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AmericaOne New Zealand Chronicles:

Daily Report - Thursday, November 11, 1999 -

Nippon Race Re-Cap

Auckland, NZ

Who wouldíve guessed before the start, when the water on the Hauraki Gulf reflected the bright sunshine in an emerald green that could have been mistaken for some tropical paradise, that within half a beat the rain would be coming down hard enough to flatten out the water and reduce visibility to a few hundred feet. USA 49 started to windward of Nippon and sailed above them to the first shift, when tactician John Kostecki called for a tack and Nippon continued on starboard. When the boats came back together USA 49 tacked ahead and as the wind continued to shift left the boats were on layline. When the head of the genoa ripped apart the bow team was forced to do an outside change, as they couldn't afford to tack. Hoisting a new genoa outside the old one is difficult, but then taking down the damaged genoa didnít take long. Unfortunately, it was enough for Nippon to slip by to windward. Both boats did a gybe set and fetched the leeward mark. Nippon tacked around the mark and 49 continued for a few lengths and tacked. The course was still skewed as the wind continued to shift left, and this time USA 49 took a couple lengths from Nippon in the gybe set as Nippon had difficulty filling the spinnaker. Slowly but surely, with a square of the pole in the puffs and a pump of the big main on the waves USA 49 caught Nippon and was able to sag to leeward. The two dueling AC boats were not laying the mark because the committee had shifted the course for the breeze, so Nippon had to gybe to port and try to cross or risk being pinned past the layline. Perhaps they would've crossed with an absolutely flawless gybe, but alas as Paul Cayard and his crew were already seeing the whites of their eyes, Peter Gilmore and his team collapsed their spinnaker, didn't cross USA 49, and were penalized. USA 49 gybed to leeward into what was likely to be a passing overlap, now also up a penalty and feeling comfortable about winning the race when tragedy struck Nippon as their running backstay, well, ran, out of the self-tailor. The mast beganit snapped about half way up. Fortunately nobody was hurt, and all the guys on our boat were very disappointed because it was a good close race that we had just gained the upper hand in, and itís always a bit of a let down to not get to finish them off. Tomorrow is our bye, so we will be up to work out at the gym, then down to the compound to review video and Virtual Spectator, discuss crew work and match racing, and to continue preparing USA 61 for the showdown in the Louis Vuitton.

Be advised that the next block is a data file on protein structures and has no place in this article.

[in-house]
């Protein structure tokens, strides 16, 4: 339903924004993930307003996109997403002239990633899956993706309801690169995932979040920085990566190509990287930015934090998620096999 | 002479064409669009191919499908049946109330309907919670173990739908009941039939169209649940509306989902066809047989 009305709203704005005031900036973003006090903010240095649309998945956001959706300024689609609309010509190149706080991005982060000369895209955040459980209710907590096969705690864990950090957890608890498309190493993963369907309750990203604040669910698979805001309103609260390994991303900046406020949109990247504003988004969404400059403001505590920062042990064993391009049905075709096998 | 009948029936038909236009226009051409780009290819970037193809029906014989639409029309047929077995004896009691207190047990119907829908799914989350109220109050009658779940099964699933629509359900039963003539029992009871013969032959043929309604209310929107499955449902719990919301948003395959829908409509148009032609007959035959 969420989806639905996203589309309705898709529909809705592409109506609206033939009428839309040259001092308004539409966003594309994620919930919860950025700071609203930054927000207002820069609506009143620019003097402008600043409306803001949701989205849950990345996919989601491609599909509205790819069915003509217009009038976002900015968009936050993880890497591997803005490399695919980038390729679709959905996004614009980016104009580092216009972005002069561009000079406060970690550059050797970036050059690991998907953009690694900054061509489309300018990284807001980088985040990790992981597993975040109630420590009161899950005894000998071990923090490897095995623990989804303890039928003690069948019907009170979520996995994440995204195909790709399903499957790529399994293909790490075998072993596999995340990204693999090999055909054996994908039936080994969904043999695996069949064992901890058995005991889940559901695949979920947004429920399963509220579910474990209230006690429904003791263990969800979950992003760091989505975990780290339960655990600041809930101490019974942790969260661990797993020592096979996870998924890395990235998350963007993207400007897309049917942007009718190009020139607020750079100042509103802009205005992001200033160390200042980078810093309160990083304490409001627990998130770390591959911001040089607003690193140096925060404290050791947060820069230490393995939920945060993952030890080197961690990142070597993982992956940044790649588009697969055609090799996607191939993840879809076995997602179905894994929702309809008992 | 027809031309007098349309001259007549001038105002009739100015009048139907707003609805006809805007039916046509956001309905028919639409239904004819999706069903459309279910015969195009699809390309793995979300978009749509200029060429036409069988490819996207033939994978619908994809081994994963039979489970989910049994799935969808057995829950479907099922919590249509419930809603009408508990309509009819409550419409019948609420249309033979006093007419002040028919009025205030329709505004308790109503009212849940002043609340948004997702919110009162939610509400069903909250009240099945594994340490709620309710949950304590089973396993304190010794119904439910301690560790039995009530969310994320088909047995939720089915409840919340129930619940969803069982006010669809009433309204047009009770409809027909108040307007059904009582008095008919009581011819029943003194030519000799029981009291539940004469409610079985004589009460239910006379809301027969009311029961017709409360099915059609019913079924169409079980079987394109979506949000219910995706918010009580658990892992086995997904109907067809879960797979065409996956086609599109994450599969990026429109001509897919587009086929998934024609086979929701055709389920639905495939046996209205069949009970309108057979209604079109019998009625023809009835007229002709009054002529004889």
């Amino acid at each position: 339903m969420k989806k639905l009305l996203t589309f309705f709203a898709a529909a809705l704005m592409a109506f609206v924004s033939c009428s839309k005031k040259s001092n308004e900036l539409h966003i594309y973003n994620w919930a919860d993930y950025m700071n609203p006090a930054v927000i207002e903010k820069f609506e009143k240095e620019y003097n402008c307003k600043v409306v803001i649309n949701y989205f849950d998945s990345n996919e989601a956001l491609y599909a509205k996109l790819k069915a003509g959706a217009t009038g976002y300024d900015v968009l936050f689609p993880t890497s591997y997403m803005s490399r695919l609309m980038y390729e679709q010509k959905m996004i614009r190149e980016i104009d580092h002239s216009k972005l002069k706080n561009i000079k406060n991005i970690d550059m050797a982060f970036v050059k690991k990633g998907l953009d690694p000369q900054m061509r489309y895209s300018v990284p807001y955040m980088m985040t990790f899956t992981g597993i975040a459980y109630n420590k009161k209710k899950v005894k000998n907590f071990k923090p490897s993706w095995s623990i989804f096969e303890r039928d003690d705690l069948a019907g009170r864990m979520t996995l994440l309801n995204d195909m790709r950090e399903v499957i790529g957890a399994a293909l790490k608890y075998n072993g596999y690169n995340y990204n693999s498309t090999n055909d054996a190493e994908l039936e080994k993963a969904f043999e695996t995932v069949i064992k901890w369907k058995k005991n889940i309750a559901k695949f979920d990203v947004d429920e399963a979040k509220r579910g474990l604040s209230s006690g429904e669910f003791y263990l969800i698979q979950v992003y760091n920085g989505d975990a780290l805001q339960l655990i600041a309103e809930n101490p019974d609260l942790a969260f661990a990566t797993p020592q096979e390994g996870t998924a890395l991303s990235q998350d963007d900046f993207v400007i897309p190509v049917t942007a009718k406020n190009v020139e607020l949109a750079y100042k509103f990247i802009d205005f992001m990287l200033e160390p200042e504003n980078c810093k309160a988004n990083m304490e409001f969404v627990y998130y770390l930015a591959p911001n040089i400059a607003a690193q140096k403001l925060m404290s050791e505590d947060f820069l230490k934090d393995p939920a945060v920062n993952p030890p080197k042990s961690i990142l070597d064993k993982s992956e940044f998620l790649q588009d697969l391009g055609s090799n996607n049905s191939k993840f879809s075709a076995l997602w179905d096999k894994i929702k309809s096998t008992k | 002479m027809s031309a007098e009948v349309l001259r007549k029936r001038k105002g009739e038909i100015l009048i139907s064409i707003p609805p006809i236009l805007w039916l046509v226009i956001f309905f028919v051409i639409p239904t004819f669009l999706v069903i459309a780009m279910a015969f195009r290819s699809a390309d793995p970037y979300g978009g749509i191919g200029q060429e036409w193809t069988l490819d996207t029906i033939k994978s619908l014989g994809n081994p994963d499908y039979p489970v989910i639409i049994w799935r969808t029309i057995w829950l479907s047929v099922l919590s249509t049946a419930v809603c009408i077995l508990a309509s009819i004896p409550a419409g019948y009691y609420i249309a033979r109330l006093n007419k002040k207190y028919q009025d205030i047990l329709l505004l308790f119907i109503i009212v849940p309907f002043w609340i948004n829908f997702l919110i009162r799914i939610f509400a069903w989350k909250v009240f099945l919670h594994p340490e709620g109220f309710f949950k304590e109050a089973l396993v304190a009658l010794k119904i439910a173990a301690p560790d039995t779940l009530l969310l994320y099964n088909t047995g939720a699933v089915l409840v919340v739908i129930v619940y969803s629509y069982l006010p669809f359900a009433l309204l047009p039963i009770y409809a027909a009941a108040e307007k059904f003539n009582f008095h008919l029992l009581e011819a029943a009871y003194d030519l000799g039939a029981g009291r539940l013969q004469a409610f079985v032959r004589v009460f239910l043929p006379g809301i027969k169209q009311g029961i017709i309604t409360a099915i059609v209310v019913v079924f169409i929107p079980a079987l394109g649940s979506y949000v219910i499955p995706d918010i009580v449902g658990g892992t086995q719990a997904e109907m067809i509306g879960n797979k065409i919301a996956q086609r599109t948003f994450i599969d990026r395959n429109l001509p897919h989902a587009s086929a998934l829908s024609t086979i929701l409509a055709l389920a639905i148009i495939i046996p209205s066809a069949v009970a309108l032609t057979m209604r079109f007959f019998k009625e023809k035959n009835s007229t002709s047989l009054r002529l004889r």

Kevin Hall
AmericaOne Sailing Coach

About The Challenge

AmericaOne is one of the leading challengers for America's Cup 2000. The team is currently competing in Auckland, New Zealand for the Louis Vuitton Cup and the right to challenge New Zealand for the America's Cup in February 2000. AmericaOne has built two boats based on 4 years of technology development and innovation. The top level technology partners are Hewlett-Packard Company, Telcordia Technologies/SAIC, Ford Motor Company/Visteon and United Technologies Corp. AmericaOne represents San Francisco's St. Francis Yacht Club. To learn more about AmericaOne visit: www.americaone.org.

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